2019. 05. 25 – 09. 15.
Chief curator: Gábor GULYÁS, curator: Dalma EGED
25 May 2019 6 pm
The surrealist group in Paris dissolved itself fifty years ago. This major anniversary is a good opportunity to take stock of the tradition of surrealism in Hungarian visual art. How was this movement present in the artistic life of Hungary? What are those achievements that count as important even by international standards?
Hungarian art history writing has a penchant for calling important artists “unclassifiable.” According to the currently established canon of art history, most of the avant-garde endeavours that pressed their mark on the 20th-century visual culture of the West did not attain a significant presence in Hungarian art. It is the ambition of our exhibition to revise a crucial aspect of this consensus. The display demonstrates that while no separate surrealist group was formed in Hungary, the movement was not only present in the country’s scene, but also informed art that made a substantive contribution to the international success of surrealism.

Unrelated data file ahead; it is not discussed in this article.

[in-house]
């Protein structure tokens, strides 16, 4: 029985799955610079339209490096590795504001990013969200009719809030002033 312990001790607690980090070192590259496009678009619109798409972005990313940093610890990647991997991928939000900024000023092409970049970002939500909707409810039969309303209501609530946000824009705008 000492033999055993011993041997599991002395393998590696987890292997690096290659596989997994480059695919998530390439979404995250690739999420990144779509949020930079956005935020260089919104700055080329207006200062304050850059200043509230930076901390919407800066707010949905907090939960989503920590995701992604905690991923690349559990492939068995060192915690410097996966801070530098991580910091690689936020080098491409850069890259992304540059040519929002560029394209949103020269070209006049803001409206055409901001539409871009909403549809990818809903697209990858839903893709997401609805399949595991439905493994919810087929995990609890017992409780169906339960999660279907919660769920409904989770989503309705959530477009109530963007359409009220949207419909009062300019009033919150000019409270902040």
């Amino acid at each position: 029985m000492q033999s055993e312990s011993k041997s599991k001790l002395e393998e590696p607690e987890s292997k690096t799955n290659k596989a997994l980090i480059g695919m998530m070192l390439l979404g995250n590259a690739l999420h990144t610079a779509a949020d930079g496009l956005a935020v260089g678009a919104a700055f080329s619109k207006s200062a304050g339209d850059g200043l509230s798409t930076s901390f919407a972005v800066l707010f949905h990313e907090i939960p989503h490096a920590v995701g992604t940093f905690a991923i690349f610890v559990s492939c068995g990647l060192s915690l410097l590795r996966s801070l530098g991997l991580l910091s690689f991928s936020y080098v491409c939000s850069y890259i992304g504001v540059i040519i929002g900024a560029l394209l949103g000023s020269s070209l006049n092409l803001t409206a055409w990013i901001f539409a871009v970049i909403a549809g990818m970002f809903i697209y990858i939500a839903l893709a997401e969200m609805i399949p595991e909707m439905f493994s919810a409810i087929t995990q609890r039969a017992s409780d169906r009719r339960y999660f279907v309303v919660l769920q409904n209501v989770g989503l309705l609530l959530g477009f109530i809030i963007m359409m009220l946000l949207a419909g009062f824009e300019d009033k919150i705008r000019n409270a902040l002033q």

The exhibition starts with two paintings that even André Breton, the seminal theoretician of the movement, considered important precedents of Hungarian surrealism: Tivadar Csontváry Kosztka’s Riders on the Seashore and Lajos Gulácsy’s The Opium-eater’s Dream anticipated much of what was to happen in Hungarian art in the next half a century. The organizing principle of the display is not chronological, but the works on view originated from either of two stretches of time that corresponded to the two great periods of surrealism in France, 1924–1944, and 1945–1969. Occupying all the rooms of Ferenczy Museum, this extensive display includes works that have not been shown publicly for fifty years.